13 June, 2017
How to Teach Music & Movement to Young Children
Many children enjoy listening and moving to music. Integrating some music and movement activities into the lives of young children can teach them new skills as well as help them to appreciate the arts. According to Jerry Storms, author of "101 Music Games for Children: Fun and Learning with Rhymes and Songs," interacting with music allows children to take a break from traditional learning and encourages them to think and learn in new and different ways. Playing games and doing a variety of activities along with music will help children master musical concepts and get some exercise at the same time.
Play music and encourage children to dance freestyle. Use a variety of different types of music and show children some different ways to move to the music. Demonstrate ballet moves for slow music and air guitar for faster songs.
Give children musical instruments and show them how to play them. Teach children how to march around the room in a parade or marching band formation as they play their instrument. Illustrate how to walk or march to a beat.
Teach children songs and actions. Actions can add depth to a song and will motivate many children to participate in singing, write William M. Anderson and Joy E. Lawrence, authors of "Integrating Music into the Elementary Classroom." Make up actions to popular children's songs and invite children to make up their own as well.
Show children how to chant in order to teach them the beat. Make up some chants and teach children to clap to the beat. Encourage children to stomp their feet, sway, wave their arms or march in place once they have mastered clapping to the beat.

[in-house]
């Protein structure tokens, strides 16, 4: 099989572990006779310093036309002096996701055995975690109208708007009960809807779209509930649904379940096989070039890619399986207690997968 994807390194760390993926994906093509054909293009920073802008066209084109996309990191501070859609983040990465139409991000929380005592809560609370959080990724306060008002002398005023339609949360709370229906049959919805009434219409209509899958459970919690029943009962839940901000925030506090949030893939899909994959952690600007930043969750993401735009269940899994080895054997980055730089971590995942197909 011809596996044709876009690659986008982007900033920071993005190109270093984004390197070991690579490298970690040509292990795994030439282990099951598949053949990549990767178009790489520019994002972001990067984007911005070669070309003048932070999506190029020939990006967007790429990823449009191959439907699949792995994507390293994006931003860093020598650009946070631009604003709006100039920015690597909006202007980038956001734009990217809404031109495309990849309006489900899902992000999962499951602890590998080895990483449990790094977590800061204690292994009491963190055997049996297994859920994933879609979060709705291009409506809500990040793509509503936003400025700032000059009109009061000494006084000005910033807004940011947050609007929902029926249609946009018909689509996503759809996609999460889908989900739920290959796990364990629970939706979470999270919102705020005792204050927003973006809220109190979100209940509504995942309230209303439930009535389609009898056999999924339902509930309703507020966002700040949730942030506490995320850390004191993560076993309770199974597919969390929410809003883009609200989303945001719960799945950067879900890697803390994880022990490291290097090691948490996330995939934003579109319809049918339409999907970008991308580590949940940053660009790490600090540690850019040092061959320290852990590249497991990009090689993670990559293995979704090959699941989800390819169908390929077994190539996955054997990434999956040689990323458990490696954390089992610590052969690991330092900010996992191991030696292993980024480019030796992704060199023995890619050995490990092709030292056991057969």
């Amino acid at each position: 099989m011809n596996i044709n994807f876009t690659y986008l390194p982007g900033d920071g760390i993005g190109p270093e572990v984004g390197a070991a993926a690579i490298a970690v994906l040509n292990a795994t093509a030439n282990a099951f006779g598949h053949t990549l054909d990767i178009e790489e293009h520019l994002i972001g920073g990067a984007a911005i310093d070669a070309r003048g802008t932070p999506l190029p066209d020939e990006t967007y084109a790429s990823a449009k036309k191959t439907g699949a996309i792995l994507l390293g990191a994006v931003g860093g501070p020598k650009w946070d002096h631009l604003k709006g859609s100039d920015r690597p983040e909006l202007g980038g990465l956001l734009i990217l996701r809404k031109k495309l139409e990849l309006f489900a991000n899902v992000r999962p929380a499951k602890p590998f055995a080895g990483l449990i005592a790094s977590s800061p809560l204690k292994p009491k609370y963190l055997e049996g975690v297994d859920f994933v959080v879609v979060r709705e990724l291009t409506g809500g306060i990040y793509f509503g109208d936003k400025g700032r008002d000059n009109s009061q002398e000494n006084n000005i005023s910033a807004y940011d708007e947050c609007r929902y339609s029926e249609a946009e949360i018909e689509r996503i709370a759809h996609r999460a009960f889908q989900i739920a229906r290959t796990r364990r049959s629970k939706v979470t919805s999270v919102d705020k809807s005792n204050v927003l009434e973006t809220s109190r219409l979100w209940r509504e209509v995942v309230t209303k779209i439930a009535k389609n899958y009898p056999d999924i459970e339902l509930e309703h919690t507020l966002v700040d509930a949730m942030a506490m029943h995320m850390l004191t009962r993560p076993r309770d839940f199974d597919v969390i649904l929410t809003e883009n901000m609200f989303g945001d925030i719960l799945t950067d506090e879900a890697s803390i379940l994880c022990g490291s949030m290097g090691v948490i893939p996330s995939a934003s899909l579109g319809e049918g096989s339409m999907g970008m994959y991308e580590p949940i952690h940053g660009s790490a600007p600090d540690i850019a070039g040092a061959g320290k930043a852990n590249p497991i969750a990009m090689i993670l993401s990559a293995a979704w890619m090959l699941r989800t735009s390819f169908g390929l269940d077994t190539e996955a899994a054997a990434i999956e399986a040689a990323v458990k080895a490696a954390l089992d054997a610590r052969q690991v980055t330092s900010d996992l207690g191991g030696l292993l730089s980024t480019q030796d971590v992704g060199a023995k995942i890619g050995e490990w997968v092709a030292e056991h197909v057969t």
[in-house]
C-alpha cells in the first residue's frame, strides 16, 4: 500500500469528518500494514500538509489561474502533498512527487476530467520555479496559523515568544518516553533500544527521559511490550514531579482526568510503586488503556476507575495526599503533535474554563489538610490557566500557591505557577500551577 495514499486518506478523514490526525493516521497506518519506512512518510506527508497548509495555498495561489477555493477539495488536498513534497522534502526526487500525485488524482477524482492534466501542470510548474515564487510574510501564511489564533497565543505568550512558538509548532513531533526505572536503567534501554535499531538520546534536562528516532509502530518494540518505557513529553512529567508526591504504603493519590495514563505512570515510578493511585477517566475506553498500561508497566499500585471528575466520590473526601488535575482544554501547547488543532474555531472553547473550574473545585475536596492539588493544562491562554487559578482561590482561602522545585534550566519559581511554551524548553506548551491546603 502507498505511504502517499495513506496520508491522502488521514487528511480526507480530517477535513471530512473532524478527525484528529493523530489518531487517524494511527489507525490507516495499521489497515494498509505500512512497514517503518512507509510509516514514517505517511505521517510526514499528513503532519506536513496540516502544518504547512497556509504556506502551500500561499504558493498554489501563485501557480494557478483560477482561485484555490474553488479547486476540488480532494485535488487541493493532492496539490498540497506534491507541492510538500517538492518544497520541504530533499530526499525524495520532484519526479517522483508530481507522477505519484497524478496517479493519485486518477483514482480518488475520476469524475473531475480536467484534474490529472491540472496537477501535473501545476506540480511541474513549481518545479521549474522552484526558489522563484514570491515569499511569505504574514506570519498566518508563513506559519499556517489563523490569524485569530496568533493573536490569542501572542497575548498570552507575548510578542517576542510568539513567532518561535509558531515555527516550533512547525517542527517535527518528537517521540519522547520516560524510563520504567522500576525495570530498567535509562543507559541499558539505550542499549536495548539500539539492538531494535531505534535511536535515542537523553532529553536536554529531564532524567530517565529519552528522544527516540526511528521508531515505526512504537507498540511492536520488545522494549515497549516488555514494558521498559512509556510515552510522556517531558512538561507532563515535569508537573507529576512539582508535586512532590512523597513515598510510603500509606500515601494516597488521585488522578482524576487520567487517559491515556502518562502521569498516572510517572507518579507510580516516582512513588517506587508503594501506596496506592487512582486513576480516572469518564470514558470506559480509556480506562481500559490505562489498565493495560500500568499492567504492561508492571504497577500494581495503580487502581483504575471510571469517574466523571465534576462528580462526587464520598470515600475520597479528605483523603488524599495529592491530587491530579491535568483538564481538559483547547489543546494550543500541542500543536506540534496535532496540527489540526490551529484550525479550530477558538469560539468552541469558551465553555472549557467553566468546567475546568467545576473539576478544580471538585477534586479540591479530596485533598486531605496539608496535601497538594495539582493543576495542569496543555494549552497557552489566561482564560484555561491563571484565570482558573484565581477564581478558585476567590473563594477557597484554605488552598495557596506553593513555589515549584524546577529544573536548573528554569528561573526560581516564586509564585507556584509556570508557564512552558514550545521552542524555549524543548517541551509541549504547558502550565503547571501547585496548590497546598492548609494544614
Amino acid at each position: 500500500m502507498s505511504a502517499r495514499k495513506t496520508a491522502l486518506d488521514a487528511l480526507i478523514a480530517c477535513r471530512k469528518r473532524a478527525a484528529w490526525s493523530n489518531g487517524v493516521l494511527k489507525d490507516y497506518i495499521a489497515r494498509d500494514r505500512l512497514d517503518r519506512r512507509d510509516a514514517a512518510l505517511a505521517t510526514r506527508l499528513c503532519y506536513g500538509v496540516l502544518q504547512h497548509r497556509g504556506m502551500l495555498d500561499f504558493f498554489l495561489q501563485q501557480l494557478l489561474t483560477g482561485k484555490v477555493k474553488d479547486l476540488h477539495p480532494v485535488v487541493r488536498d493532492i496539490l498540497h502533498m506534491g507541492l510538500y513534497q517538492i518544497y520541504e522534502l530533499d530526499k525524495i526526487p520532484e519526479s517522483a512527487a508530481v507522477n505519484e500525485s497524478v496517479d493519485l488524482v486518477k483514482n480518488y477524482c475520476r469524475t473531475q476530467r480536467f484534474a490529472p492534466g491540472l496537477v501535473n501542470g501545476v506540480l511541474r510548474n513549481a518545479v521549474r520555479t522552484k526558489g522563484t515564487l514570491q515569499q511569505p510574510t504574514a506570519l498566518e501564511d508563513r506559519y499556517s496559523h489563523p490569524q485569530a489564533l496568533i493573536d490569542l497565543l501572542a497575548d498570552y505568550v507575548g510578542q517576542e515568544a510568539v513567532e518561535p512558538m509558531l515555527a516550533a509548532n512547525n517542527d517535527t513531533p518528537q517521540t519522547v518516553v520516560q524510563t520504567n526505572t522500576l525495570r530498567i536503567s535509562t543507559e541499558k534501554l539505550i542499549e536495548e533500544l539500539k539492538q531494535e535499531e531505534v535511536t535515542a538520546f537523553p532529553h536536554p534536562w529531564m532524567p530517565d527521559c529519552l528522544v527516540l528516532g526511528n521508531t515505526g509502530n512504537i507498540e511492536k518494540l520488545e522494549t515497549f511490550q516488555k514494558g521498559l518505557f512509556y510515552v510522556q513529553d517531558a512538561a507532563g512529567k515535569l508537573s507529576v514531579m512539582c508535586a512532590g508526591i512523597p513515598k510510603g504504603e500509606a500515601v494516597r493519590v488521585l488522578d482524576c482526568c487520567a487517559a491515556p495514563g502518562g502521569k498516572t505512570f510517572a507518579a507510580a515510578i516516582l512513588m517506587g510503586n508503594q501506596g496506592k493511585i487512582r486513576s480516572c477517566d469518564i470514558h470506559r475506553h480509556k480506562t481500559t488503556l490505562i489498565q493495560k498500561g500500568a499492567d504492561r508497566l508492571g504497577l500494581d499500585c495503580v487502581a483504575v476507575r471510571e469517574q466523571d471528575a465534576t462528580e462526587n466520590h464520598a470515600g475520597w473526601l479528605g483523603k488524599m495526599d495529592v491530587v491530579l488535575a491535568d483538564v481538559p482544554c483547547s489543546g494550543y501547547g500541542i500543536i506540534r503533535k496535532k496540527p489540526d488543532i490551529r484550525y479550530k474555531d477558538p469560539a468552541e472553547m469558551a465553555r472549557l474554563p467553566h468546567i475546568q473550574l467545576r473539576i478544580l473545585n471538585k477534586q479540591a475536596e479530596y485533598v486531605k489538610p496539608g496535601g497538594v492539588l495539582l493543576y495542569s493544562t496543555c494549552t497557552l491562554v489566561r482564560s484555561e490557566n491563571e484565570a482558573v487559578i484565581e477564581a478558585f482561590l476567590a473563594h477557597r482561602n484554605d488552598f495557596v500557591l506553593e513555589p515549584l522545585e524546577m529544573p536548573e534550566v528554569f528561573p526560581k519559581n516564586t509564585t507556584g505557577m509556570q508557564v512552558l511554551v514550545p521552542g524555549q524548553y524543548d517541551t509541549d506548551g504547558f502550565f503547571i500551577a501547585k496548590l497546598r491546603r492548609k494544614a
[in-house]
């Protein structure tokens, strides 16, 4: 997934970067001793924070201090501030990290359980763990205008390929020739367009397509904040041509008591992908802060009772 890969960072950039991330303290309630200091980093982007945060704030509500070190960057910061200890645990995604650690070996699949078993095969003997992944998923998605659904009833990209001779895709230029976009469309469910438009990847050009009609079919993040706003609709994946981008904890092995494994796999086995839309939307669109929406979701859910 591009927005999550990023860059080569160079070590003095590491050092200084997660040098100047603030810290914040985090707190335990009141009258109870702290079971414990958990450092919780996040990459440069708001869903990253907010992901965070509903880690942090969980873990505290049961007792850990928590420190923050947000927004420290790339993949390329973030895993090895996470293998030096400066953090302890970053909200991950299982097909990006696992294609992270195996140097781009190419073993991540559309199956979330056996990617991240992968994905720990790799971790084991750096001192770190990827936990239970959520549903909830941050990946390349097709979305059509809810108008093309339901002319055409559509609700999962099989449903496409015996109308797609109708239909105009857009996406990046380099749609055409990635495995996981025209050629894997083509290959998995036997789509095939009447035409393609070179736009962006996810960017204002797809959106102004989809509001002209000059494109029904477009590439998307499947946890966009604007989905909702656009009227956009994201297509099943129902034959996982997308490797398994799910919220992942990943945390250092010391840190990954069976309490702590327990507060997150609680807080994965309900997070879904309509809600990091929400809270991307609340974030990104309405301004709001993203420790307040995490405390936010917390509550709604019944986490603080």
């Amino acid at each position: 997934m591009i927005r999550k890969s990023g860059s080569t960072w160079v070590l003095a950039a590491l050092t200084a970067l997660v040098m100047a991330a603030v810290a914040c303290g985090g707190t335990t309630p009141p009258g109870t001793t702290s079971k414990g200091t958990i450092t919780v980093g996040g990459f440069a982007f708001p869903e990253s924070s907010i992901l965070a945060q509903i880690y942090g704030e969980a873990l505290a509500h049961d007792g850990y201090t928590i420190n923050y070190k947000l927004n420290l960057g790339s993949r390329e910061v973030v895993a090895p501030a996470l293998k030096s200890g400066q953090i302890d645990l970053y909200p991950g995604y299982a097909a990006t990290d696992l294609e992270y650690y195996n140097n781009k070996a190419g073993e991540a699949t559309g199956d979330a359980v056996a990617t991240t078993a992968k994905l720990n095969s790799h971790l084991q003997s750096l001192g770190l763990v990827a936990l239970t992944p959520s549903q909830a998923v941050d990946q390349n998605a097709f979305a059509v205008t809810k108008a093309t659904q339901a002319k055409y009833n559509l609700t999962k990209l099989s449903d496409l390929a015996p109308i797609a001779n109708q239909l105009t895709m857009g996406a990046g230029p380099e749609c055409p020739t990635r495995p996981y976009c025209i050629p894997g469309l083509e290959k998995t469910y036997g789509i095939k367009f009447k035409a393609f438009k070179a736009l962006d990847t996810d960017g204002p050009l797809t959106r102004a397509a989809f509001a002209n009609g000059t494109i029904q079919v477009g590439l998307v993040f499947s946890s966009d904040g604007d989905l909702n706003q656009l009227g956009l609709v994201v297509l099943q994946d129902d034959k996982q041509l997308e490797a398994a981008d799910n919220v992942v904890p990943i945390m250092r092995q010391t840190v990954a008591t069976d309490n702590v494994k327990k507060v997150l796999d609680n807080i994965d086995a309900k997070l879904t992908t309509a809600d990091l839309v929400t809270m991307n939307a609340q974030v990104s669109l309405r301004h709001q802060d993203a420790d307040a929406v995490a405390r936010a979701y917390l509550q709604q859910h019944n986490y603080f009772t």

Play musical games that include movement. Try playing a game such as "Freeze Dance," which encourages children to dance until the music stops, when they are supposed to freeze, recommends Storms. Gather many different instruments and have each child try to imitate a sound an animal makes while acting out the animal. Invite the other children to guess what animal is being imitated.
If you do not have access to instruments, try making some with your children. Try filling a coffee can with dried beans or using paper towel tubes as trumpets. Empty boxes and wooden spoons make good drums, writes Storms, as do dried gourds.
When using musical instruments, make sure you teach children how to use them before allowing them to play so your instruments do not get broken, cautions Storms.
- 101 Music Games for Children: Fun and Learning with Rhymes and Songs; Jerry Storms; 1995
- Integrating Music into the Elementary Classroom; William M. Anderson and Joy E. Lawrence; 2007
- DAJ/amana images/Getty Images